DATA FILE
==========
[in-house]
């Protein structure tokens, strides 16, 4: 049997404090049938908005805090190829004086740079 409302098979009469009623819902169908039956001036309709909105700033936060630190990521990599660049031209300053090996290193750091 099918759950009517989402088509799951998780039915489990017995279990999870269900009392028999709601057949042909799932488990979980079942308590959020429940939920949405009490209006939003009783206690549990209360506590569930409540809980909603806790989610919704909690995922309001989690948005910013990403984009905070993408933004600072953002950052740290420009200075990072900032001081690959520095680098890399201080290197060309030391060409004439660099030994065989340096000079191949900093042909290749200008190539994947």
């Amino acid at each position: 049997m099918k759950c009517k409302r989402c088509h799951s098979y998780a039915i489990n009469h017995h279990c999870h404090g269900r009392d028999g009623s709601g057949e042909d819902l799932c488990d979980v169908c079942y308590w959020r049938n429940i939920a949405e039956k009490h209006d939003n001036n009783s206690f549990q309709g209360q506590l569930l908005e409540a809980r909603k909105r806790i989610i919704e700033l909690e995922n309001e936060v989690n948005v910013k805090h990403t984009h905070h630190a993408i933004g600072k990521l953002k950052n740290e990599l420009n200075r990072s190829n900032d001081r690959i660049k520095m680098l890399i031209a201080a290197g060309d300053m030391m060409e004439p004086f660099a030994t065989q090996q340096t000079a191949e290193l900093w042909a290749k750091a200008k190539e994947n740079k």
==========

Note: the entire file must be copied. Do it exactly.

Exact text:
[in-house]
């Protein structure tokens, strides 16, 4: 049997404090049938908005805090190829004086740079 409302098979009469009623819902169908039956001036309709909105700033936060630190990521990599660049031209300053090996290193750091 099918759950009517989402088509799951998780039915489990017995279990999870269900009392028999709601057949042909799932488990979980079942308590959020429940939920949405009490209006939003009783206690549990209360506590569930409540809980909603806790989610919704909690995922309001989690948005910013990403984009905070993408933004600072953002950052740290420009200075990072900032001081690959520095680098890399201080290197060309030391060409004439660099030994065989340096000079191949900093042909290749200008190539994947």
């Amino acid at each position: 049997m099918k759950c009517k409302r989402c088509h799951s098979y998780a039915i489990n009469h017995h279990c999870h404090g269900r009392d028999g009623s709601g057949e042909d819902l799932c488990d979980v169908c079942y308590w959020r049938n429940i939920a949405e039956k009490h209006d939003n001036n009783s206690f549990q309709g209360q506590l569930l908005e409540a809980r909603k909105r806790i989610i919704e700033l909690e995922n309001e936060v989690n948005v910013k805090h990403t984009h905070h630190a993408i933004g600072k990521l953002k950052n740290e990599l420009n200075r990072s190829n900032d001081r690959i660049k520095m680098l890399i031209a201080a290197g060309d300053m030391m060409e004439p004086f660099a030994t065989q090996q340096t000079a191949e290193l900093w042909a290749k750091a200008k190539e994947n740079k």